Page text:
Monthly Archives: June 2009

Our favorite books: Flip Dictionary

Originally posted on Grammar Monkeys on June 18, 2009.

Flip Dictionary by Barbara Ann Kipfer (Writer’s Digest Books, 693 pages, $19.99 paper)
flipIt’s not quite a thesaurus and not really a dictionary, but this word reference is a useful book indeed. Subtitled “For when you know what you want to say but can’t think of the word,” the Flip Dictionary lists synonyms, groups of words or phrases, related words and definitions first so you can find exactly the word you need.
For example, the book lists numerous synonyms for “emotion,” and then goes on to list, in separate entries, dozens of definitions related to emotion, such as “emotional tension after overwhelming experience, release of.” This way you can find “catharsis” — by looking backwards. Handy.
If you need to know 10 varieties of pears or major world lakes, there are entries for those. If you’ve forgotten the name of the gadget that measures radiation, look under “radiation measurement instrument” to find “Geiger counter.”
If you know there’s a word for something — or another, better word — but you’re having a hard time coming up with it, this book will jog your memory. And for word lovers, it’s easy to get mesmerized, captivated or spellbound just flipping through the Flip Dictionary.

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Our favorite books: Garner’s

Originally posted on Grammar Monkeys on June 11, 2009.

People have asked where we find answers to all the grammar and usage conundrums we run across. Every Eagle editor has a row of books spanning his or her desk, and they aren’t just for decoration. We use them to explore questions we have and arrive at a conclusion (often there is not a consensus on usage; grammar is usually more straightforward). Some we use daily; others less often. Some books everyone has a copy of; others are personal favorites. Some are serious, no-nonsense guides; others are whimsical and fun. We’d like to share our references, so we’re introducing Our Favorite Books, a feature that will appear occasionally on Grammar Monkeys.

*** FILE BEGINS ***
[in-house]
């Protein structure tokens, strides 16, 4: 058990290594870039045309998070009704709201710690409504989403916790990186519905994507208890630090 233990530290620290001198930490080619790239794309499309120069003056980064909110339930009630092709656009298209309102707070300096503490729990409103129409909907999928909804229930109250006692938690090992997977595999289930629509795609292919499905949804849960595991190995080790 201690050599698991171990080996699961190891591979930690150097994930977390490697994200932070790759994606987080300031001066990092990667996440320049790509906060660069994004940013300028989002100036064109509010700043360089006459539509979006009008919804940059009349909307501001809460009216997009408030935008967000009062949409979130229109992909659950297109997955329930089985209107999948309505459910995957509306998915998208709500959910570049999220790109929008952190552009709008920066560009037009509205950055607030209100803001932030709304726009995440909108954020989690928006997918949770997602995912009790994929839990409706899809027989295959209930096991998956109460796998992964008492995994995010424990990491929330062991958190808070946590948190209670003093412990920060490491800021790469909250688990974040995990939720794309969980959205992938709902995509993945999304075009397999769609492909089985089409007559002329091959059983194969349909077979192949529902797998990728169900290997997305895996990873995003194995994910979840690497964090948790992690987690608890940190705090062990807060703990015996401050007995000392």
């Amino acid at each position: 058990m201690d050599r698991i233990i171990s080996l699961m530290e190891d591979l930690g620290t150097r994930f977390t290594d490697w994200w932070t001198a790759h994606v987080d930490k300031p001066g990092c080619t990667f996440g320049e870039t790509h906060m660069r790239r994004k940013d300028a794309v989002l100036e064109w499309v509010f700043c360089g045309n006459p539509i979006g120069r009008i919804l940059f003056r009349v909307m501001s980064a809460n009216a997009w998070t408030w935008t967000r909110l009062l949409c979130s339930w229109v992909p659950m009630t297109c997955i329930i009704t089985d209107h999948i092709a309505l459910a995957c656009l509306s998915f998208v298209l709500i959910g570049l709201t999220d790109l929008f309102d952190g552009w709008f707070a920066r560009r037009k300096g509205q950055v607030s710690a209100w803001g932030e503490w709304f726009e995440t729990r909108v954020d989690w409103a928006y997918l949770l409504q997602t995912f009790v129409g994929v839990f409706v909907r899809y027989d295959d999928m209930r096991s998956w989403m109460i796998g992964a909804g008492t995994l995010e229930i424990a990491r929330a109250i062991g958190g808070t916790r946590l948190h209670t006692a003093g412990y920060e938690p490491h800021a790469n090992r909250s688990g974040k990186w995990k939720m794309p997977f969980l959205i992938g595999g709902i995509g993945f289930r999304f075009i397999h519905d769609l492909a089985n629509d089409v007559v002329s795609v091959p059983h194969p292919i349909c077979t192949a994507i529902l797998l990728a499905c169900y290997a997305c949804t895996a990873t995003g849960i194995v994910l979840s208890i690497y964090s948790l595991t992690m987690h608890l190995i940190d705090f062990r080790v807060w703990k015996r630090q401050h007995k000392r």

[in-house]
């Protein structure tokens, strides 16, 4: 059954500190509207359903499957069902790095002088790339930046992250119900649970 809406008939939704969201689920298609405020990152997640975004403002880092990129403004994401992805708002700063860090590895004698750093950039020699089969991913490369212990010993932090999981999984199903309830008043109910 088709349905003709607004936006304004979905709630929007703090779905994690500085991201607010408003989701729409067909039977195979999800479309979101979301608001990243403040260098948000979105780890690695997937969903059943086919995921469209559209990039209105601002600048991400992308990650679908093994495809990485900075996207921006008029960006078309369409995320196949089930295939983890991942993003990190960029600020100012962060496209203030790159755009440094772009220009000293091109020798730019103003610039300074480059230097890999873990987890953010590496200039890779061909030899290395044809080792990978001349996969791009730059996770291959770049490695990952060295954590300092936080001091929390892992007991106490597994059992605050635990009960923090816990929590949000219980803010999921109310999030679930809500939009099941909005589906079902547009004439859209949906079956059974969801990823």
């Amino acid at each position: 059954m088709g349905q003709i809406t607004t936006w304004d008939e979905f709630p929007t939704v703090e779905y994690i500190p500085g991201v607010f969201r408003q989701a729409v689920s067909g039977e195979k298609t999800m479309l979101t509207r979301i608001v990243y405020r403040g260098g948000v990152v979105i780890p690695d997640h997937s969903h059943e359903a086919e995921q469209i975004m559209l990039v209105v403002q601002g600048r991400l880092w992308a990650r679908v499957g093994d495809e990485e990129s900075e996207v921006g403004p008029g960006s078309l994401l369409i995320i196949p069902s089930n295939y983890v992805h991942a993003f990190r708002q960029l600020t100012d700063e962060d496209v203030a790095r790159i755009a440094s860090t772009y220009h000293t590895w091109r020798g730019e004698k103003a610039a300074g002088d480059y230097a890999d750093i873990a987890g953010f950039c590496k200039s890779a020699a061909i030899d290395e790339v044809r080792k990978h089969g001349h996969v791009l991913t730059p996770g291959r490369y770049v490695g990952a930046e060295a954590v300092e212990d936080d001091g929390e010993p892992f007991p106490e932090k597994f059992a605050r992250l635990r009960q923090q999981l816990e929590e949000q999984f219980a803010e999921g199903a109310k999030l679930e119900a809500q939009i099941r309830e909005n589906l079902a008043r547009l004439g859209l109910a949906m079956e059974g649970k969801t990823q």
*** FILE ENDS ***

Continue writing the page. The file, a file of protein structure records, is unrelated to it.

Garner’s Modern American Usage by Bryan A. Garner (Oxford University Press, second edition, 879 pages, $39.95)
Of the myriad dictionaries, grammar books and usage guides out there, one stands out as the argument-ender on The Eagle’s copy desk: Garner’s.
Why is this book so special? Several reasons:

First, it’s comprehensive. Pretty much any question you can think of concerning usage is covered in the nearly 1,000 pages of this book, with detailed explanations, the usage’s history and examples from print. It doesn’t just tell what’s correct or acceptable, it tells you why.

Second, the man knows of which he speaks. His concise, thoughtful entries are based on copious research and meticulous attention. Plus, they are clearly expressed with a minimum of jargon.

Third, Garner is firmly in the middle of the strict prescriptivists and the strict descriptivists. What this means is that he’s not an old fusspot clinging to outdated rules of grammar; neither is he an anything-goes endorser of unclear or ambiguous expression. He knows when it’s hopeless to rail against usages formerly labeled “substandard,” and he knows when to preserve useful distinctions.

Fourth, while many reference guides for English are more British in their points of view, Garner specifically addresses American usage. He does note differences between U.S. and British English, as well as American regionalisms and dialect expressions.

“What does Garner say?” is the question that suspends the discussion and starts the turning of pages.

Update (April 2011): The third edition of Garner’s (Garner’s Modern American Usage, by Bryan A. Garner, Oxford University Press, 1008 pages, $45) has come out since this was first posted. The new book is revised and expanded, and contains a handy new feature called the “language-change index.”

The index is a number from 1 to 5 assigned to usages in transition: 1 = rejected, 2 = widely shunned, 3 = widespread but …, 4 = ubiquitous but …, 5 = fully accepted. This number lets readers know where something is on the level of acceptedness and make a usage decision accordingly (for some contexts, “ubiquitous but …” is fine).

Full disclosure: I was a member of the Panel of Critical Readers for the third edition, but did not receive any compensation for this and do not receive any from book sales.